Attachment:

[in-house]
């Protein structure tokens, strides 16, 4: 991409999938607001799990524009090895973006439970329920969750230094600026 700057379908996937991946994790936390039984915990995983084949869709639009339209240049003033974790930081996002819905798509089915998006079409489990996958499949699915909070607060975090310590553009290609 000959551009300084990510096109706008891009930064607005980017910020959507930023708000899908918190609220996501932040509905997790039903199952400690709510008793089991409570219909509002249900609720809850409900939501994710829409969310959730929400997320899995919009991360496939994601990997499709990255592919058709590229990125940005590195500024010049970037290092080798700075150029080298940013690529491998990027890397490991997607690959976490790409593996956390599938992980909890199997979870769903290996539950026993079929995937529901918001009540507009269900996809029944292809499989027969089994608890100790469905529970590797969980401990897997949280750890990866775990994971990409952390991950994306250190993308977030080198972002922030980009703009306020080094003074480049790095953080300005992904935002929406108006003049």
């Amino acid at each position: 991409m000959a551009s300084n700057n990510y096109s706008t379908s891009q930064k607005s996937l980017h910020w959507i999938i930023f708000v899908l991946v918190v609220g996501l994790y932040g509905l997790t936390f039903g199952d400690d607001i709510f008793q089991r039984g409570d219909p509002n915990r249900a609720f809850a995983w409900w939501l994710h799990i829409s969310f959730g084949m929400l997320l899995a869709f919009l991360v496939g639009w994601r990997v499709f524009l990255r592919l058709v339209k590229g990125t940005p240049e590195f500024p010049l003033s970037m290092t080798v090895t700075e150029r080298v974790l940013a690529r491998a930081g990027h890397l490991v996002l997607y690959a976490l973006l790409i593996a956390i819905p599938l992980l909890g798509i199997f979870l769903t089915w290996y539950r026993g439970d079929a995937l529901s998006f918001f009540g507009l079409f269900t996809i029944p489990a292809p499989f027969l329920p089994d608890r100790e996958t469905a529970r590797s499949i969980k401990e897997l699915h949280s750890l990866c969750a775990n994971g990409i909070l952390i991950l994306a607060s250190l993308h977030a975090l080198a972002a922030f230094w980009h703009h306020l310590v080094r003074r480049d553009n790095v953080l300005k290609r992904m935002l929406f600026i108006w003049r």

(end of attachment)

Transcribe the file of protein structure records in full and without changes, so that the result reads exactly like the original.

[in-house]
């Protein structure tokens, strides 16, 4: 991409999938607001799990524009090895973006439970329920969750230094600026 700057379908996937991946994790936390039984915990995983084949869709639009339209240049003033974790930081996002819905798509089915998006079409489990996958499949699915909070607060975090310590553009290609 000959551009300084990510096109706008891009930064607005980017910020959507930023708000899908918190609220996501932040509905997790039903199952400690709510008793089991409570219909509002249900609720809850409900939501994710829409969310959730929400997320899995919009991360496939994601990997499709990255592919058709590229990125940005590195500024010049970037290092080798700075150029080298940013690529491998990027890397490991997607690959976490790409593996956390599938992980909890199997979870769903290996539950026993079929995937529901918001009540507009269900996809029944292809499989027969089994608890100790469905529970590797969980401990897997949280750890990866775990994971990409952390991950994306250190993308977030080198972002922030980009703009306020080094003074480049790095953080300005992904935002929406108006003049």
């Amino acid at each position: 991409m000959a551009s300084n700057n990510y096109s706008t379908s891009q930064k607005s996937l980017h910020w959507i999938i930023f708000v899908l991946v918190v609220g996501l994790y932040g509905l997790t936390f039903g199952d400690d607001i709510f008793q089991r039984g409570d219909p509002n915990r249900a609720f809850a995983w409900w939501l994710h799990i829409s969310f959730g084949m929400l997320l899995a869709f919009l991360v496939g639009w994601r990997v499709f524009l990255r592919l058709v339209k590229g990125t940005p240049e590195f500024p010049l003033s970037m290092t080798v090895t700075e150029r080298v974790l940013a690529r491998a930081g990027h890397l490991v996002l997607y690959a976490l973006l790409i593996a956390i819905p599938l992980l909890g798509i199997f979870l769903t089915w290996y539950r026993g439970d079929a995937l529901s998006f918001f009540g507009l079409f269900t996809i029944p489990a292809p499989f027969l329920p089994d608890r100790e996958t469905a529970r590797s499949i969980k401990e897997l699915h949280s750890l990866c969750a775990n994971g990409i909070l952390i991950l994306a607060s250190l993308h977030a975090l080198a972002a922030f230094w980009h703009h306020l310590v080094r003074r480049d553009n790095v953080l300005k290609r992904m935002l929406f600026i108006w003049r």